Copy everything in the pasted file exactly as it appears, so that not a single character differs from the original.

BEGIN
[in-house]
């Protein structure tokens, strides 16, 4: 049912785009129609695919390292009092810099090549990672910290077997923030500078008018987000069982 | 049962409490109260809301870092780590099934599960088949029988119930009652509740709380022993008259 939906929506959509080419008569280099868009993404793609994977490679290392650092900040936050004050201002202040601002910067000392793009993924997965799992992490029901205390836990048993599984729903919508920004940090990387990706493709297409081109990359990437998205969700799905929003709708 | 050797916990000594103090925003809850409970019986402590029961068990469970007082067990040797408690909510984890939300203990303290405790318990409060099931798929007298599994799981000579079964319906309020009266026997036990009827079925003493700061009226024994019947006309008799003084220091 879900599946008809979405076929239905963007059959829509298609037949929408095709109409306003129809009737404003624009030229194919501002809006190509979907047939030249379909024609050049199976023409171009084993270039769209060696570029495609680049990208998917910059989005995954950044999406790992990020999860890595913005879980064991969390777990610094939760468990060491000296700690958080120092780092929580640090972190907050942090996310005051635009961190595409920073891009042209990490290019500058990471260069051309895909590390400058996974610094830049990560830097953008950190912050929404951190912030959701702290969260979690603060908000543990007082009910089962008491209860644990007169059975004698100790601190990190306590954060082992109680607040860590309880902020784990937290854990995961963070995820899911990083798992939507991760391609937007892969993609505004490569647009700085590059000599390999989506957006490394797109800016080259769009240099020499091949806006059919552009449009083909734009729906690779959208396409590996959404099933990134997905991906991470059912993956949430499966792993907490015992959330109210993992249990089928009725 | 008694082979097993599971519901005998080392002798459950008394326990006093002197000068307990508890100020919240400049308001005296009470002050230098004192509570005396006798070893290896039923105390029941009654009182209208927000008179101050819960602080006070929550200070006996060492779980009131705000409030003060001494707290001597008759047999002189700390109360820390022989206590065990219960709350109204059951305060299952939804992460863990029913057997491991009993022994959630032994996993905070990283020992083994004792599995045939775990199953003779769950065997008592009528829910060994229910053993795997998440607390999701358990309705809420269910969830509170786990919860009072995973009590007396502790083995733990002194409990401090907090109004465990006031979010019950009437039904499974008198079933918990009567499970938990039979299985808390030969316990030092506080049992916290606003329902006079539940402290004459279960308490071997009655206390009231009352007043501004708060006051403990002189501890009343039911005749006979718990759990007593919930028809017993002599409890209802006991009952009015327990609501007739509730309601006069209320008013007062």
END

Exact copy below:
[in-house]
């Protein structure tokens, strides 16, 4: 049912785009129609695919390292009092810099090549990672910290077997923030500078008018987000069982 | 049962409490109260809301870092780590099934599960088949029988119930009652509740709380022993008259 939906929506959509080419008569280099868009993404793609994977490679290392650092900040936050004050201002202040601002910067000392793009993924997965799992992490029901205390836990048993599984729903919508920004940090990387990706493709297409081109990359990437998205969700799905929003709708 | 050797916990000594103090925003809850409970019986402590029961068990469970007082067990040797408690909510984890939300203990303290405790318990409060099931798929007298599994799981000579079964319906309020009266026997036990009827079925003493700061009226024994019947006309008799003084220091 879900599946008809979405076929239905963007059959829509298609037949929408095709109409306003129809009737404003624009030229194919501002809006190509979907047939030249379909024609050049199976023409171009084993270039769209060696570029495609680049990208998917910059989005995954950044999406790992990020999860890595913005879980064991969390777990610094939760468990060491000296700690958080120092780092929580640090972190907050942090996310005051635009961190595409920073891009042209990490290019500058990471260069051309895909590390400058996974610094830049990560830097953008950190912050929404951190912030959701702290969260979690603060908000543990007082009910089962008491209860644990007169059975004698100790601190990190306590954060082992109680607040860590309880902020784990937290854990995961963070995820899911990083798992939507991760391609937007892969993609505004490569647009700085590059000599390999989506957006490394797109800016080259769009240099020499091949806006059919552009449009083909734009729906690779959208396409590996959404099933990134997905991906991470059912993956949430499966792993907490015992959330109210993992249990089928009725 | 008694082979097993599971519901005998080392002798459950008394326990006093002197000068307990508890100020919240400049308001005296009470002050230098004192509570005396006798070893290896039923105390029941009654009182209208927000008179101050819960602080006070929550200070006996060492779980009131705000409030003060001494707290001597008759047999002189700390109360820390022989206590065990219960709350109204059951305060299952939804992460863990029913057997491991009993022994959630032994996993905070990283020992083994004792599995045939775990199953003779769950065997008592009528829910060994229910053993795997998440607390999701358990309705809420269910969830509170786990919860009072995973009590007396502790083995733990002194409990401090907090109004465990006031979010019950009437039904499974008198079933918990009567499970938990039979299985808390030969316990030092506080049992916290606003329902006079539940402290004459279960308490071997009655206390009231009352007043501004708060006051403990002189501890009343039911005749006979718990759990007593919930028809017993002599409890209802006991009952009015327990609501007739509730309601006069209320008013007062």